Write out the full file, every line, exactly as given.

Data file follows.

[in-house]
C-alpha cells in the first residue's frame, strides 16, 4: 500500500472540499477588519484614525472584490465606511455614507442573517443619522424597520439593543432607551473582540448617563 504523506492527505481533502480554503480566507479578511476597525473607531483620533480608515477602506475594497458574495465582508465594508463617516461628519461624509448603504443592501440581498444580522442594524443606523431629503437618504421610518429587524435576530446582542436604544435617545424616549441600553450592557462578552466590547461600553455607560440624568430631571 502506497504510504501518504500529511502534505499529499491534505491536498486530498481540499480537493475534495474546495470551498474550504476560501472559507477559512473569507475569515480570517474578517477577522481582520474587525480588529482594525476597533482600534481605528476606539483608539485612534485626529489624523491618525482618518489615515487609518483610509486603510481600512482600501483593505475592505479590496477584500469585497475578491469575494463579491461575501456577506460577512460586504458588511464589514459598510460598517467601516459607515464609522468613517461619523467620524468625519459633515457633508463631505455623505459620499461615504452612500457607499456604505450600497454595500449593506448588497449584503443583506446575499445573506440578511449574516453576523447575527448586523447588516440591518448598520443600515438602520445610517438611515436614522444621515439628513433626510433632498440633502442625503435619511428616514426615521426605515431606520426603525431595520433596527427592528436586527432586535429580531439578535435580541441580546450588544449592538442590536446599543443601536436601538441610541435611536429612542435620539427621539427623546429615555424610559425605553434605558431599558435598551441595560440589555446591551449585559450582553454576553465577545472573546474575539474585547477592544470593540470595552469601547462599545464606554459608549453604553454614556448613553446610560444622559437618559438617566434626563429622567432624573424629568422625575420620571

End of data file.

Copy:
[in-house]
C-alpha cells in the first residue's frame, strides 16, 4: 500500500472540499477588519484614525472584490465606511455614507442573517443619522424597520439593543432607551473582540448617563 504523506492527505481533502480554503480566507479578511476597525473607531483620533480608515477602506475594497458574495465582508465594508463617516461628519461624509448603504443592501440581498444580522442594524443606523431629503437618504421610518429587524435576530446582542436604544435617545424616549441600553450592557462578552466590547461600553455607560440624568430631571 502506497504510504501518504500529511502534505499529499491534505491536498486530498481540499480537493475534495474546495470551498474550504476560501472559507477559512473569507475569515480570517474578517477577522481582520474587525480588529482594525476597533482600534481605528476606539483608539485612534485626529489624523491618525482618518489615515487609518483610509486603510481600512482600501483593505475592505479590496477584500469585497475578491469575494463579491461575501456577506460577512460586504458588511464589514459598510460598517467601516459607515464609522468613517461619523467620524468625519459633515457633508463631505455623505459620499461615504452612500457607499456604505450600497454595500449593506448588497449584503443583506446575499445573506440578511449574516453576523447575527448586523447588516440591518448598520443600515438602520445610517438611515436614522444621515439628513433626510433632498440633502442625503435619511428616514426615521426605515431606520426603525431595520433596527427592528436586527432586535429580531439578535435580541441580546450588544449592538442590536446599543443601536436601538441610541435611536429612542435620539427621539427623546429615555424610559425605553434605558431599558435598551441595560440589555446591551449585559450582553454576553465577545472573546474575539474585547477592544470593540470595552469601547462599545464606554459608549453604553454614556448613553446610560444622559437618559438617566434626563429622567432624573424629568422625575420620571